While wax coatings are known to be efficient for 3 to 6 weeks, as they are washed off and reapplied, ceramic coatings are known to last 2 to 5 years, meaning less time cleaning and more time driving. They are highly hydrophobic, meaning water will simply run off your vehicle, pulling away much of the dirt with it. More importantly, ceramic coatings are acid resistant, meaning this coating will protect your paint from things like tree sap and bird poop, which are known to damage paint due to the high acidity.
The downfall with waxes and ceramic coatings alike becomes how time intensive they are to apply.
Spray On Coatings
With time being a factor for many vehicle owners, spray on coatings have continued to grow in demand, from spray waxes to spray ceramics. Spray coatings focus on thinner layers of the previously discussed applied coatings, with a quick spray on wipe off the access application.
Often referred to as shine-and-show or spritz-and-shine, these sprays have remained a popular option for show cars, used as a final clean up to add a deep shine when it matters.
While these coatings may not give you as deep a protection, they are intended to be applied either directly to the painted surface or over the applied coatings. This means once your vehicle is coated with a ceramic, for example, a spray ceramic could also be applied for added shine and protection, lasting just a few months. It could be reapplied periodically to fill in imperfections along the way.
While these coatings are relatively new to the market, the outcome and ease of use have remained a draw for daily drivers and car shows alike.
When dealing with scratches within the outer layers of your clear, it’s important to keep a fair amount of caution and care in your mind. While your clear is painted in multiple layers, it still only makes up about half the thickness of a sheet of paper.
You may be inclined to grab a product you are already familiar with, such as polish. Will it work?
Polish works great for micro scratches, but in most cases, they don’t remove enough material to work with shallow scratches, especially when keeping in mind you would work the entire area. You may want to still use a similar product with a bit more bite, which is known as a cutting compound.
Cutting compounds work similarly to polishes, as they slowly remove layers of clear from your vehicle. It does remove the clear layers quicker and should be used with caution as to not take away too much.
Cutting compound can be applied either by hand or with a specific pad on an electric polisher. Keep the previously discussed cautions in mind if using an electric polisher. Be sure to use a cutting pad on the polisher, and never mix or use different compounds on the same pad.
This is a great option for mild shallow scratches, but for more severe scratches, you may have to choose wet sanding.
Yeah, you read that correctly, it may be time to take sandpaper to your beautiful paint.
Wet sanding is done as one of the final steps in painting a car and comes with its fair share of risks. You should consider this the more aggressive approach to scratch correction intended for mild shallow scratches when the cutting compound just won’t cut it. This is often focused on areas of damage, and not individual scratches, as you will need to sand the entire area to create a uniform finish.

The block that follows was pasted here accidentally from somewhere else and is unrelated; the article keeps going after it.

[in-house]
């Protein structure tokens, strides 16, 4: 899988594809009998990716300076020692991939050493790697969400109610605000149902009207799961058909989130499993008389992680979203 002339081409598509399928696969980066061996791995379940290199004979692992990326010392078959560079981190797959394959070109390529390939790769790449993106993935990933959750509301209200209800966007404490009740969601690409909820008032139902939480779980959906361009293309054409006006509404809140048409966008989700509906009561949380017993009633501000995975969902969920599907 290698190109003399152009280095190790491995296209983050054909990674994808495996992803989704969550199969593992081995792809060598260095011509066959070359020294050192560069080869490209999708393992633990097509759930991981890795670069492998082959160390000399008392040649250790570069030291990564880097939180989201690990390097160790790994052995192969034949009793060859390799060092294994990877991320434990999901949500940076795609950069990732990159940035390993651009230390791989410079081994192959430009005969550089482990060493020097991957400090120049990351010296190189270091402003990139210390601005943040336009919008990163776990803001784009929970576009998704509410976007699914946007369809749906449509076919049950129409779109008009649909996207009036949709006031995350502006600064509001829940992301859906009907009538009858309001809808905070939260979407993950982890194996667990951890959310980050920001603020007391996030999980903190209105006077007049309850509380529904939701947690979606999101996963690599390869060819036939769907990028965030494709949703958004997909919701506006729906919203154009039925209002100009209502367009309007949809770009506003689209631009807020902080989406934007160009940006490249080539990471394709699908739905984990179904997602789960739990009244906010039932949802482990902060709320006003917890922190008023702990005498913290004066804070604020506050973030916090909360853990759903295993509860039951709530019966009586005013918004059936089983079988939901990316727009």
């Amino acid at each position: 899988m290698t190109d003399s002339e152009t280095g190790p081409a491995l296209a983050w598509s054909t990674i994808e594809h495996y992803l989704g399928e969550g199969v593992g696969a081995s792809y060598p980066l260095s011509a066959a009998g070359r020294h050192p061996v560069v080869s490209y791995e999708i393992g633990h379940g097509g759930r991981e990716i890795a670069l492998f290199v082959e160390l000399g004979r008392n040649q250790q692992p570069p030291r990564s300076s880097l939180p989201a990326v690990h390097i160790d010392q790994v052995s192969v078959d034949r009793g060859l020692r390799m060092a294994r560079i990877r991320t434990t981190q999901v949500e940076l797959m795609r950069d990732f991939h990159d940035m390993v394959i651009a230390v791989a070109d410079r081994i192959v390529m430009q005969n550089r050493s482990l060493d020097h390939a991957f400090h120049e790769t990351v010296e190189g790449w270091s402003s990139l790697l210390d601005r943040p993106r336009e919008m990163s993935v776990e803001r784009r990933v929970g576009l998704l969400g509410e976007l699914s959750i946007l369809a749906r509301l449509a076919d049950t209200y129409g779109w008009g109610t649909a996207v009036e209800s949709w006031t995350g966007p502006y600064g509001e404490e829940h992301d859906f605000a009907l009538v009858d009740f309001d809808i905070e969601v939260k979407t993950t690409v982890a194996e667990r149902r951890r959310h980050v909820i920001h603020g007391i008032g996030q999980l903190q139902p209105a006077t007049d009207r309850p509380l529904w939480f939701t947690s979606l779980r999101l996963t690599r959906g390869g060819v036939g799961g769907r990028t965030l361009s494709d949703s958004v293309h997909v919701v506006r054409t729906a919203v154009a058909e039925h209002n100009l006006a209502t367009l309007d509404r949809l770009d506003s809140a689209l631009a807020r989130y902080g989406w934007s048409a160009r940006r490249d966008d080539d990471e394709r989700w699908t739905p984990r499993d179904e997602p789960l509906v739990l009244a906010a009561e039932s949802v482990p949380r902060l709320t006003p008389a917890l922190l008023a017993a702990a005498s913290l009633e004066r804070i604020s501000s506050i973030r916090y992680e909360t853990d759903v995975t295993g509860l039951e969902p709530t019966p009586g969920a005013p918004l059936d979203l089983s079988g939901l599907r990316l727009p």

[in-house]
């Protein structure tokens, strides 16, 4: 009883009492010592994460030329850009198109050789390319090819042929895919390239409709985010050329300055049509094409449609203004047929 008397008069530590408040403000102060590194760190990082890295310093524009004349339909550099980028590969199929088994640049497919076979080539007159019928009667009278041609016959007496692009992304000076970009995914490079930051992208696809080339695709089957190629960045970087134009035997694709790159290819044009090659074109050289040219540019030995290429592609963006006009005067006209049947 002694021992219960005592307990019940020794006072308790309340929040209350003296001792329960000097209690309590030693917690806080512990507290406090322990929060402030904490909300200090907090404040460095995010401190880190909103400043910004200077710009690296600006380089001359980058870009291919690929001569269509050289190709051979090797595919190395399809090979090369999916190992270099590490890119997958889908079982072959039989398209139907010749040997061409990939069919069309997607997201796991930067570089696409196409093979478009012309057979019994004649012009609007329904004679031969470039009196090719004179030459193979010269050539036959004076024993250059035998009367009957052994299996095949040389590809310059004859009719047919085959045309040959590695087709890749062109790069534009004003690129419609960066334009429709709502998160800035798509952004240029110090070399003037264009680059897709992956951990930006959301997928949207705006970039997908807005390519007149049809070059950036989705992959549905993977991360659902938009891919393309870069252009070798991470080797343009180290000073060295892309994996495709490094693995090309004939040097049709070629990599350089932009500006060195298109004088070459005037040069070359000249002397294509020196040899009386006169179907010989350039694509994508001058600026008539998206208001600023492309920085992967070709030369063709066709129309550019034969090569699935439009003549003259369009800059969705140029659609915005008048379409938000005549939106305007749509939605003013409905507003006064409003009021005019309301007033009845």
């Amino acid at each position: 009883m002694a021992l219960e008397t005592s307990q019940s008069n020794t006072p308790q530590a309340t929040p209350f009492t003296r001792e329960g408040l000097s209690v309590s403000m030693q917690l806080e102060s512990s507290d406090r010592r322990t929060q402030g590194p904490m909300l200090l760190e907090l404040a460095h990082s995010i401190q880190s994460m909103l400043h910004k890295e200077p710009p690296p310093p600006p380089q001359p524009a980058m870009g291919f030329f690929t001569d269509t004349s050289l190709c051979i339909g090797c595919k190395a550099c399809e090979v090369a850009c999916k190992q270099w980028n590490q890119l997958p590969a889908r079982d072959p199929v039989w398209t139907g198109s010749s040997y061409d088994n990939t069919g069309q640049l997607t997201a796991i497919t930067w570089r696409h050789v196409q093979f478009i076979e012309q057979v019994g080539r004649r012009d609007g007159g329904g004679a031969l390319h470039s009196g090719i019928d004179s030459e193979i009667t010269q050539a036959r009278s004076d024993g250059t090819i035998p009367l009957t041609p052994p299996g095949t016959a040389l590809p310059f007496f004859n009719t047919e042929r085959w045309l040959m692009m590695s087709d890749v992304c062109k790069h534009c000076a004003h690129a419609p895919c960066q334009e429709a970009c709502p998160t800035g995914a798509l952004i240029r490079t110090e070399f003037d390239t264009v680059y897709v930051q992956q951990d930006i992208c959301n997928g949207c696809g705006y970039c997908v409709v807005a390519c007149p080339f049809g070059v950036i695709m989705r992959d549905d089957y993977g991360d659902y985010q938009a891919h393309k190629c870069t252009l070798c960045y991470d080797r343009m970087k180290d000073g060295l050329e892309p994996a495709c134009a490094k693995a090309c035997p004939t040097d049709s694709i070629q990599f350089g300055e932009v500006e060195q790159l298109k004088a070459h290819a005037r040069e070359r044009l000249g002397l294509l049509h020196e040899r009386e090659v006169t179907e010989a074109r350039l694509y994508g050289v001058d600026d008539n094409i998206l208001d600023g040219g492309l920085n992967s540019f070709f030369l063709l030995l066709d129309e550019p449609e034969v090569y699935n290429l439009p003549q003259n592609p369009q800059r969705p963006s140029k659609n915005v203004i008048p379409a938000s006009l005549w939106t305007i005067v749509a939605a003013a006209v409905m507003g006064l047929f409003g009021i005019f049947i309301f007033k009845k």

Do not use any product not labeled as wet sandpaper, and focus on quality automotive products. If you try to use standard sandpaper, the water will break down the adhesive and the grit will begin falling off or clumping up, which could actually cause even more scratches.
First, you must ask yourself how much clear coat do you have to work with. The simple reality is that not every vehicle can be wet sanded, especially if the clear is too thin. Once a vehicle has been wet sanded one or two times, you may not have enough clear coat to continue, which could require the clear coat to be repainted.
Typically, when sanding scratches, you want to focus on using 2000 to 3000 grit wet sandpaper. While 1500 to 2000 are often used for major corrections, these lower numbers are actually more aggressive and may take too much. The sandpaper grit rating focuses on the number of particles per square inch but does not state how aggressive or precise the small grit will be. While this isn’t an issue for wood, this is the reason we encourage using an automotive-specific product.
When sanding on a flat surface, you don’t want to use the sandpaper directly in your hand, as your fingers may cause differences in pressure. Professionals use some variation of wet sanding blocks often made of rubber, foam, or similar material that that sandpaper wraps around. The design of the block is to be flexible enough to follow the curve of your vehicle's panel, while the main surface gives enough support for even pressure.
You will need a reasonably sized wet sanding block, wet sandpaper between 2000 and 3000 grit, and a container of water with a few drops of soap.
Keeping the sandpaper wet reduces the amount of bite from grit, reducing the possibility of the sandpaper digging in or balling the clear being removed. The added soap adds to this lubrication and further reduces the risk of scratches.
Keep the paper wet. Prior to starting, set your sandpaper in the water for around 5 minutes. This will ensure water soaks into the grit completely. Add a reasonable amount of water to the area, and dip the sandpaper every couple of minutes. This not only keeps everything lubricated but also rinses the sandpaper of buildups. Water is your friend.
Once you have determined you have enough clear coat to wet sand, often checked visually, begin gently working the area. One method is the circle method, where you sand in constantly moving, constantly overlapping circles. This constant changing of direction helps reduce the risk of creating small ledges or other imperfections.
The second method is the four direction method, where you will sand left to right, up and down, and at 45 degrees in each direction across the entire panel. These changes in directions also help avoid inconsistencies or differences in material removed.